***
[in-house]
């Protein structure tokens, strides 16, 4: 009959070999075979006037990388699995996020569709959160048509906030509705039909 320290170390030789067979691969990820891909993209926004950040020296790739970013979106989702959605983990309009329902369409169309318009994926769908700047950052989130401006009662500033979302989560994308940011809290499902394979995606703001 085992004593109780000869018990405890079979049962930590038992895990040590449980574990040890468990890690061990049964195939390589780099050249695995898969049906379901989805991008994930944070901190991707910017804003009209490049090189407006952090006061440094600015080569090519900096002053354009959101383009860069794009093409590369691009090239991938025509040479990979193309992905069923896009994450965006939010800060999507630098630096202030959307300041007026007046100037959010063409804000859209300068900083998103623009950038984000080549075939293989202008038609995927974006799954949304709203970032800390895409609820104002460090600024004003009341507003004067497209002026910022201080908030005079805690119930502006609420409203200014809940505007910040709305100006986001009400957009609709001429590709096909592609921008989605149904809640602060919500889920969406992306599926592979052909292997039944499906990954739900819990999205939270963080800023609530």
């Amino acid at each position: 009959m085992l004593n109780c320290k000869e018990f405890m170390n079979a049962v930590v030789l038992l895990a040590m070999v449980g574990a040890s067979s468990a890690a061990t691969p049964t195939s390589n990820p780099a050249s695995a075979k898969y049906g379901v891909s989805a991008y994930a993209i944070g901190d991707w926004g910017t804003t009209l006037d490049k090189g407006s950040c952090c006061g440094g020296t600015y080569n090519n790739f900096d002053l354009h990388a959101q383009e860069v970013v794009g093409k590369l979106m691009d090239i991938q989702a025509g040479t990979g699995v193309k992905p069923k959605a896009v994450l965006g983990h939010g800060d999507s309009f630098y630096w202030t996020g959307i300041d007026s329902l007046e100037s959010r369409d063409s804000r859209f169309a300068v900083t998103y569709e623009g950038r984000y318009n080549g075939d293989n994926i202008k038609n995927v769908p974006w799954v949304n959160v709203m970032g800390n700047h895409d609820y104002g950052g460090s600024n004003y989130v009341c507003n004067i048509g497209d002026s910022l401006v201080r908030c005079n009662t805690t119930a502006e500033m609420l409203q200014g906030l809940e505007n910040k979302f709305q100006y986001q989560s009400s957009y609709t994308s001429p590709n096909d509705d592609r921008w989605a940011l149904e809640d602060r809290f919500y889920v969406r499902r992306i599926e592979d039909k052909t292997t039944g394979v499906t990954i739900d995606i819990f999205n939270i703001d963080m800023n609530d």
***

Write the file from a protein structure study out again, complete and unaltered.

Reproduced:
[in-house]
């Protein structure tokens, strides 16, 4: 009959070999075979006037990388699995996020569709959160048509906030509705039909 320290170390030789067979691969990820891909993209926004950040020296790739970013979106989702959605983990309009329902369409169309318009994926769908700047950052989130401006009662500033979302989560994308940011809290499902394979995606703001 085992004593109780000869018990405890079979049962930590038992895990040590449980574990040890468990890690061990049964195939390589780099050249695995898969049906379901989805991008994930944070901190991707910017804003009209490049090189407006952090006061440094600015080569090519900096002053354009959101383009860069794009093409590369691009090239991938025509040479990979193309992905069923896009994450965006939010800060999507630098630096202030959307300041007026007046100037959010063409804000859209300068900083998103623009950038984000080549075939293989202008038609995927974006799954949304709203970032800390895409609820104002460090600024004003009341507003004067497209002026910022201080908030005079805690119930502006609420409203200014809940505007910040709305100006986001009400957009609709001429590709096909592609921008989605149904809640602060919500889920969406992306599926592979052909292997039944499906990954739900819990999205939270963080800023609530």
């Amino acid at each position: 009959m085992l004593n109780c320290k000869e018990f405890m170390n079979a049962v930590v030789l038992l895990a040590m070999v449980g574990a040890s067979s468990a890690a061990t691969p049964t195939s390589n990820p780099a050249s695995a075979k898969y049906g379901v891909s989805a991008y994930a993209i944070g901190d991707w926004g910017t804003t009209l006037d490049k090189g407006s950040c952090c006061g440094g020296t600015y080569n090519n790739f900096d002053l354009h990388a959101q383009e860069v970013v794009g093409k590369l979106m691009d090239i991938q989702a025509g040479t990979g699995v193309k992905p069923k959605a896009v994450l965006g983990h939010g800060d999507s309009f630098y630096w202030t996020g959307i300041d007026s329902l007046e100037s959010r369409d063409s804000r859209f169309a300068v900083t998103y569709e623009g950038r984000y318009n080549g075939d293989n994926i202008k038609n995927v769908p974006w799954v949304n959160v709203m970032g800390n700047h895409d609820y104002g950052g460090s600024n004003y989130v009341c507003n004067i048509g497209d002026s910022l401006v201080r908030c005079n009662t805690t119930a502006e500033m609420l409203q200014g906030l809940e505007n910040k979302f709305q100006y986001q989560s009400s957009y609709t994308s001429p590709n096909d509705d592609r921008w989605a940011l149904e809640d602060r809290f919500y889920v969406r499902r992306i599926e592979d039909k052909t292997t039944g394979v499906t990954i739900d995606i819990f999205n939270i703001d963080m800023n609530d």